This little bit of paradise of yours completely crumbles, leaving traces of guilt, fear,  and anger, all in one.

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Literary

Finding Courage

In this time, praying has become a refuge. There is solitude in knowing that you are being heard and that what you are feeling and thinking are valid.

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Artwork by Patricia Jardin

It’s nice to wake up with the thought of having food served on the dining table for the day. When you know that you have a home, your family beside you, and wondering what you will do for the rest of the day. Make Dalgona coffee? Bake? Read? Watch a new TV series? Finally finish your school work?

Watching the news has become a staple in the household. Seeing the cases increase, people helping one another, our frontliners making things easier for us, and the struggle of the people trying to make ends meet despite the difficult situation. Suddenly, watching the news brings tension, stress, and anxiety.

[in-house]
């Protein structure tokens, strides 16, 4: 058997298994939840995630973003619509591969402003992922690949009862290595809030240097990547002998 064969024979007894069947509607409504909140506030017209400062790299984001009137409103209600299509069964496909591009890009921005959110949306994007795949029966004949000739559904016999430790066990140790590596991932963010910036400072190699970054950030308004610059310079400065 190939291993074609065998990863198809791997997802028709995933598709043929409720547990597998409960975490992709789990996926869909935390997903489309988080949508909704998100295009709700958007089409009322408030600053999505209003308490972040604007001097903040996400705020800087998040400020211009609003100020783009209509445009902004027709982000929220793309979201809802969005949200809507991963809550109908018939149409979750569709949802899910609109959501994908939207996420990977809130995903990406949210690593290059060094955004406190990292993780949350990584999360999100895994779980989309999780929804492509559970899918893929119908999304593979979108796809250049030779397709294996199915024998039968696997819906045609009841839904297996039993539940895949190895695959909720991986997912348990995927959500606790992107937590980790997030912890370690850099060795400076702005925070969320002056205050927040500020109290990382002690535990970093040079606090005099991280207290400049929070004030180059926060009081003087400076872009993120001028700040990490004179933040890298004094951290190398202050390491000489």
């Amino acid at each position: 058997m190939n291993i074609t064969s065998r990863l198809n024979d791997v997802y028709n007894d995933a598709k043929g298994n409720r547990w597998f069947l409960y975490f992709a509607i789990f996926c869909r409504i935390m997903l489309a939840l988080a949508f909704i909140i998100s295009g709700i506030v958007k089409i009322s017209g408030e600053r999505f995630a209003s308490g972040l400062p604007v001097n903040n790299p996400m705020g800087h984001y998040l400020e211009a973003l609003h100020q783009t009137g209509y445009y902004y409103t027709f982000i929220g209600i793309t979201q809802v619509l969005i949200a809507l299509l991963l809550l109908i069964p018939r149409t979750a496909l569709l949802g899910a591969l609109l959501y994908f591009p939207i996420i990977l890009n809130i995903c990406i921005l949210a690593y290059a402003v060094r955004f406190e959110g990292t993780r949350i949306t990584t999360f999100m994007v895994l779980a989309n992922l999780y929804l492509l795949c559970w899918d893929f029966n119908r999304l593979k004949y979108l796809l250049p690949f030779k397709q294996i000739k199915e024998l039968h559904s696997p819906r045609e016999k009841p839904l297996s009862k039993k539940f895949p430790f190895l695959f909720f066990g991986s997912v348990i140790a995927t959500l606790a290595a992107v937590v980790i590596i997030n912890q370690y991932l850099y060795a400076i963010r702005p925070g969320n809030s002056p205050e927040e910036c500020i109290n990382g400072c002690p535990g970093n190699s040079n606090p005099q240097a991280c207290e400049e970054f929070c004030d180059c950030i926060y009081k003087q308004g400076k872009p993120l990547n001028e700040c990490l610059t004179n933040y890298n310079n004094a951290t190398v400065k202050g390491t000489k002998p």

In this time, praying has become a refuge. There is solitude in knowing that you are being heard and that what you are feeling and thinking are valid. It is okay to be scared in times like these but know that these too shall pass. Courage is hard to find these days but waking up and getting out of the bed is a progress. I hope you find the courage to go on day by day.